Anything to do with easing the snail-pace traffic irritations in the city of Accra with the attendant nuisance of commercial motorbike riders, popularly known as Okada, is celebrated news.
The painful productive hours spent just to cross from one end of the city to the other to conduct business or for leisure are all costly and the stress is becoming too harmful to one’s health.
That is why intentions for an intervention in the form of a sky train for Accra and possibly across the country is welcome news.
According to a publication in the Daily Graphic of Saturday, November 10, 2018, the government has finally signed a Memorandum of Understanding (MOU) with a South African Consortium for construction works associated with a sky train project to commence in January 2020.
According to a release from the Directorate of the Presidency and which was published by the Daily Graphic, the Minister of Railways Development, Mr. Joe Ghartey, signed the MOU for Ghana while officials of the Consortium initialed for the African Investment Sky Train Consortium.
One can only pray that the nine months detailed feasibility concessionary agreements approval process by Cabinet and Parliament respectively would not hit any hitches. Should all go well according to plan, one is hopeful that come January 2020, the priorities that this government has set for itself to rehabilitate, revive, expand and get this country a functional railway system would be coming into fruition. Jobs across the country would be the end result.
Sustainable public transport
However, all this should not just be news for the ears only. We should see some concrete and lasting results translating into transformation of our public transportation system, easing of traffic in the capital and generating jobs for Ghanaians across the country. In 2014, we hailed the introduction of over 200 Aayalolo commuter buses brought in to help with convenience commuting particularly from the suburbs into the central business district of Accra.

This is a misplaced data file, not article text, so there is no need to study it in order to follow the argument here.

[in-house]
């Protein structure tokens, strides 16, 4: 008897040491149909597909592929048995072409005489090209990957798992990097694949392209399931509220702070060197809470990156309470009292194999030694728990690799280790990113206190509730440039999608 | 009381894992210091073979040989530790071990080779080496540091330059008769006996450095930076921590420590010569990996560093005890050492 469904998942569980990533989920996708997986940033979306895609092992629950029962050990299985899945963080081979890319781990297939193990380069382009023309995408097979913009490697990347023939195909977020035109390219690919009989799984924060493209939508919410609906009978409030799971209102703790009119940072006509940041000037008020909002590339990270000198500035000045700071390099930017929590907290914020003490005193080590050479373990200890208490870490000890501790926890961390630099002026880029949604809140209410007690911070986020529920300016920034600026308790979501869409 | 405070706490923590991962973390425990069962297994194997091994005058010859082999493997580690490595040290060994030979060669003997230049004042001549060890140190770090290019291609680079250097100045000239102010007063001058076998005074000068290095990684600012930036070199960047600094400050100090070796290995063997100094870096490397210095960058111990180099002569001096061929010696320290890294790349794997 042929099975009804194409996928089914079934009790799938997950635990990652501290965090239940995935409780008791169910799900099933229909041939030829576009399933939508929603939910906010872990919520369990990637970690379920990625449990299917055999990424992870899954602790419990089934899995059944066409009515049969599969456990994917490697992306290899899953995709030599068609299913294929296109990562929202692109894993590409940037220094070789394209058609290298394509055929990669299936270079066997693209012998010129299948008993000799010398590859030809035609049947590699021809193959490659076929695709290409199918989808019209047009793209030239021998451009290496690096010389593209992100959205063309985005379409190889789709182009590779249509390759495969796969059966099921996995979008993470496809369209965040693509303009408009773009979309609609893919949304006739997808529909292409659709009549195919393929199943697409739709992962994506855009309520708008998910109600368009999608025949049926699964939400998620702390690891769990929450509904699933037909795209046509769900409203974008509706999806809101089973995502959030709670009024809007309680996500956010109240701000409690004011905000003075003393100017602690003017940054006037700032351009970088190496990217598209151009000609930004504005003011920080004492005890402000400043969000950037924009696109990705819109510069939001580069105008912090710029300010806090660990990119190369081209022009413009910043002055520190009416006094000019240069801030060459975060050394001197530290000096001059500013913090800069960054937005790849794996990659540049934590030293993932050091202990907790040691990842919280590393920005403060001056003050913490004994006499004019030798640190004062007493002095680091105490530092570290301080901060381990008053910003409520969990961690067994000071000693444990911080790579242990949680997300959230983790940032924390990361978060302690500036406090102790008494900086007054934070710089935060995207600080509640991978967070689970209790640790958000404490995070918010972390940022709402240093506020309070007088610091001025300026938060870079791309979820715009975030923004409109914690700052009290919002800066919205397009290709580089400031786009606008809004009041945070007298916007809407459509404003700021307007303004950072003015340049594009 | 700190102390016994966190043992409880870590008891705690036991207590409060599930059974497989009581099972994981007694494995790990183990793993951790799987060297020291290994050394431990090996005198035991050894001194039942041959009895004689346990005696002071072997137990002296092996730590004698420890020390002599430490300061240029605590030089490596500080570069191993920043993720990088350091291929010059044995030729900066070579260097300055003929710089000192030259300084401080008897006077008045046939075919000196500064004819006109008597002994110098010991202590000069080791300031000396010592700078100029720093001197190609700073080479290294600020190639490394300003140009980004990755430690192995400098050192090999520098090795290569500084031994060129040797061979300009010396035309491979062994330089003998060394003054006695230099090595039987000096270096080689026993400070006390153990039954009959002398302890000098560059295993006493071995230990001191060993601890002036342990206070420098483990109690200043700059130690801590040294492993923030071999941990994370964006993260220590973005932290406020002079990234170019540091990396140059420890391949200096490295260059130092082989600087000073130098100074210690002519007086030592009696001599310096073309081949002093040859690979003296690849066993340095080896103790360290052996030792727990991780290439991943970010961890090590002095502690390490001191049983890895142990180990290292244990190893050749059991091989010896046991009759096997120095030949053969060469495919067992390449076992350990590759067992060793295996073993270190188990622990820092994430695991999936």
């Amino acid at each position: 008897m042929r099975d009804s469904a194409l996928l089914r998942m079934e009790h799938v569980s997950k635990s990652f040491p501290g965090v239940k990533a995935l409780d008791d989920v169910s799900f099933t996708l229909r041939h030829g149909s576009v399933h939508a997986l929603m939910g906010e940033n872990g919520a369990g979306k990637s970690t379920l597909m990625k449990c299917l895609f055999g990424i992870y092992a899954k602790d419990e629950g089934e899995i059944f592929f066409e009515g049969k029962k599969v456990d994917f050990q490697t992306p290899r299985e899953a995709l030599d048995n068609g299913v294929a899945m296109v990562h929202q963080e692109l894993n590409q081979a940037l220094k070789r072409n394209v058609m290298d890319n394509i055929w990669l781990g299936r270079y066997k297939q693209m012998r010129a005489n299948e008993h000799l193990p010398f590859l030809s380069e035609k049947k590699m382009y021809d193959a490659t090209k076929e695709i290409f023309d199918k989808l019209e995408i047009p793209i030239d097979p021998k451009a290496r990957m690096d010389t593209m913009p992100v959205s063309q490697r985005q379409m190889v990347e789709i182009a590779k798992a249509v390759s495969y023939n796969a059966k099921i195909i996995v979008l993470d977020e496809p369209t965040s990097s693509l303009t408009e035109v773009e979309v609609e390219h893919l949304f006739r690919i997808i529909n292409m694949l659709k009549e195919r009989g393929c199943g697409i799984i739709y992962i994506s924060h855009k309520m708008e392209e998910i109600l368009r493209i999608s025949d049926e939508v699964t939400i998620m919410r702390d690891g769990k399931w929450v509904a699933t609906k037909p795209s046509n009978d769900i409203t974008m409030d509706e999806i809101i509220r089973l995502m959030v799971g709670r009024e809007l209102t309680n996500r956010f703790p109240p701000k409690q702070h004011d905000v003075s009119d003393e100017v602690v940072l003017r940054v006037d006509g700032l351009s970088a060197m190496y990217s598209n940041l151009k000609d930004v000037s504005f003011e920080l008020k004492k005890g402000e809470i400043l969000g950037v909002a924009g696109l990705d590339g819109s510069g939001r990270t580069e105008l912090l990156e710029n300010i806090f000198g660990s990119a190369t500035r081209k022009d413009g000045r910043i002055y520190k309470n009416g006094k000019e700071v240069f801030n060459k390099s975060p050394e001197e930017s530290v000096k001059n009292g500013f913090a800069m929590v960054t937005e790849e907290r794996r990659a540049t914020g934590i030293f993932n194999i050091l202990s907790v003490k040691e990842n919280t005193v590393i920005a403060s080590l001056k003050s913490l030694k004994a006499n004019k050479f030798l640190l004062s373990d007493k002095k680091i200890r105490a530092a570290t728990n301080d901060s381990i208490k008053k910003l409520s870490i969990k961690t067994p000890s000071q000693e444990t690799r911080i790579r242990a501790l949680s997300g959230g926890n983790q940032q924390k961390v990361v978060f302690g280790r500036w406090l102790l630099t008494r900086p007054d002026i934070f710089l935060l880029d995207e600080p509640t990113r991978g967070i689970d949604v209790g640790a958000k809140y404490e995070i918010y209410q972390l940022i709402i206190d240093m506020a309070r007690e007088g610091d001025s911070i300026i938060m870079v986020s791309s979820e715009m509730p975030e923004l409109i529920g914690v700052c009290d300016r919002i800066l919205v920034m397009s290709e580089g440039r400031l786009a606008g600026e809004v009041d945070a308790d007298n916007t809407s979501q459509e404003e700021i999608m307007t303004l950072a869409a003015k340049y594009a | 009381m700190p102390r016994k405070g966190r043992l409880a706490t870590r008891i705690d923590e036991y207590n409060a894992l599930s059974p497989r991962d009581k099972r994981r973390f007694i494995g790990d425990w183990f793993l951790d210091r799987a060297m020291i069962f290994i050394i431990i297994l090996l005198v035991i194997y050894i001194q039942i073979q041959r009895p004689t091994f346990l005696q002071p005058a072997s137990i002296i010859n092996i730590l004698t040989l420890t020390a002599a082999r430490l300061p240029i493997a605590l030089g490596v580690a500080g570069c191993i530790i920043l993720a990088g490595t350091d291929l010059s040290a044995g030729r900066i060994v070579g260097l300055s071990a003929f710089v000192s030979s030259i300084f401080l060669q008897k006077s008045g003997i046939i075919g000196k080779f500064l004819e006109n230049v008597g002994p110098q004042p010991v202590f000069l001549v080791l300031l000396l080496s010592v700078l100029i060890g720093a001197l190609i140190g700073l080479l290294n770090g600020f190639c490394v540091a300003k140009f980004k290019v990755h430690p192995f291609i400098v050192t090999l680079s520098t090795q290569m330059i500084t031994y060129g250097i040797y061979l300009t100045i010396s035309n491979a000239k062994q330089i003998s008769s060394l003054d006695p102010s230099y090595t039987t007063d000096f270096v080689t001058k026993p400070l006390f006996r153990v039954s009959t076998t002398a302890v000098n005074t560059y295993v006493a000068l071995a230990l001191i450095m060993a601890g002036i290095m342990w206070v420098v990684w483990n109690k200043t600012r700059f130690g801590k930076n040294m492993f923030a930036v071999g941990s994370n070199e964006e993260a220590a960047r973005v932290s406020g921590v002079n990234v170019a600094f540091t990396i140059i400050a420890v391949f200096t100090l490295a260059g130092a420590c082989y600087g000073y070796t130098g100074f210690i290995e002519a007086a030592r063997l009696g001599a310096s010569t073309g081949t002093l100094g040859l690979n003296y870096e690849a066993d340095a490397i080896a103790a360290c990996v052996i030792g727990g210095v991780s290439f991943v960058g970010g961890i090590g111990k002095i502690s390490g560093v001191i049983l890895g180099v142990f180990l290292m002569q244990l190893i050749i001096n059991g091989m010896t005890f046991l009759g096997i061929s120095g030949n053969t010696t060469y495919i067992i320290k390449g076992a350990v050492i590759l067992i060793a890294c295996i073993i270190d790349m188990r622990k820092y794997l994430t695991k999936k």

The belief at the time was that people would park their vehicles coming into the central business district and patronise the ease and convenience of the buses. It was gladsome news and good to see the visibly regular green buses with their own dedicated bus lanes on our roads. Those who patronised them did testify at the time the difference the Ayalolo buses made in their daily commuting.
Sadly, today, all that has been water under the shed. One does not see the green buses anymore. We are told that they have been grounded because they have broken down and there are no funds to put them back on the roads. That is a case of someone slackening in their duties to manage and see to the profitability and sustainability of that laudable initiative. Now, jobs have been lost and majority of the commuters who relied on convenient and efficient public transport are back to square one struggling daily for reliable and efficient public transportation system to and from work.
Lessons from the past
All that should be lessons going forward as one looks forward with so much anticipation for the soon to arrive sky train. Hopefully, we would not be shortchanged and that in no time, we would have a sustainable railway infrastructure that functions well to eventually link the rest of Ghana. Efficient rail system is something we once enjoyed in this country and just took for granted.
Memories of travelling in comfort by rail in the sixties and the seventies are still fresh. In those days, railway service was a pride in our transportation system linking the capital to some major towns and cities across the country. Recollections as ten to eleven year olds in a boarding school in Kumasi, our parents and our house mistresses had no problem putting us on night trains, then called “sleepers” to and from various parts of the country to school in Kumasi. We enjoyed the journeys on these trains, clean and tidy with easy comfortable seats to sleep through the journey. One can look back, decades later, with so much nostalgia.
As an idiomatic expression goes, a journey of 1000 steps starts with one, the signing of the MOU for a sky train gives one a lot of encouragement. We can only put our minds, our thoughts and weights behind the move and pray that it would be a success for us all. Indeed, a sky train would be a legacy for years to come.
We are in a hurry to see the transformation and to welcome Ghana’s first sky train.
Columnist: Vicky Wireko